Kevin Doyle: 'Better off with SF'? Gerry's sums don't add up
The Spin Zone
Published 20/02/2016 | 02:30
Across two pages of the Sinn Féin manifesto is a series of case studies outlining how much money you can look forward to getting back under a SF government.
John and Áine, who live in Donegal, stand to be "better off with Sinn Féin by between €504 and €5,664 per year".
Ignoring the massive gap between those two figures, the guaranteed element of the payback is largely on the abolition of the property tax and water charges.
According to 'Gerry Adams economics', axing the property tax will save a family of four an average of €244.
However, a quick scan through Revenue returns for the tax shows that the real average paid by Donegal homeowners last year was actually just €147.
Then Sinn Féin promises that the abolition of the water charges will put another €260 back in John and Áine's pockets. But this assumes that they are using the absolutely maximum possible for a family of their size.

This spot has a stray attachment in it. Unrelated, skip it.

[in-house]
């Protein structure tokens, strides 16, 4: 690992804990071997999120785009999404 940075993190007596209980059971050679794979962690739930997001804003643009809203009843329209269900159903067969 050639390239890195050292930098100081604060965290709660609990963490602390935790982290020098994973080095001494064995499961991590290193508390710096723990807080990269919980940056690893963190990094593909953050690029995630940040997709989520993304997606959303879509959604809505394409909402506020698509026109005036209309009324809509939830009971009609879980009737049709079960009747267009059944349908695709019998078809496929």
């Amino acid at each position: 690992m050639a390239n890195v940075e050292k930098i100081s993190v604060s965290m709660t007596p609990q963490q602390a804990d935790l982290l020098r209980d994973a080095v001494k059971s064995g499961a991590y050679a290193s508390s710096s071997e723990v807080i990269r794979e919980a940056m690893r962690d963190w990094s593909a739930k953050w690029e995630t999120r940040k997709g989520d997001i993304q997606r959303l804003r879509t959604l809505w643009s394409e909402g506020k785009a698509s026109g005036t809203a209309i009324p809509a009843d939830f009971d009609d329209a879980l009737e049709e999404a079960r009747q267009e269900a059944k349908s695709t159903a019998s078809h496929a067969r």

And despite paying for their water, the couple seem to have forgotten to claim back their €100 water conservation grant.
So in reality, it takes only a couple of minutes to realise that a more accurate starting point for their gains would be €307.
That also assumes that John isn't being prudent and investing in a pension. If he is putting 10pc of his income into a pension pot, he could lose out on as much as €800 a year under Sinn Féin.
All of a sudden, John and Áine are €493 in the red.
Of course, every political party will try to put the best scenario forward ahead of an election, but Sinn Féin has spent much of the last fortnight accusing everyone else of cooking the books.
It is clear that the abolition of water charges and the property tax is not the windfall that SF is spinning.
Under Fine Gael's plan to abolish the USC, John and Áine stand to make €1,782 - but Enda Kenny is having his own problems explaining facts and figures during this campaign.
This election is 'economy stupid' - but that is thanks to the party leaders.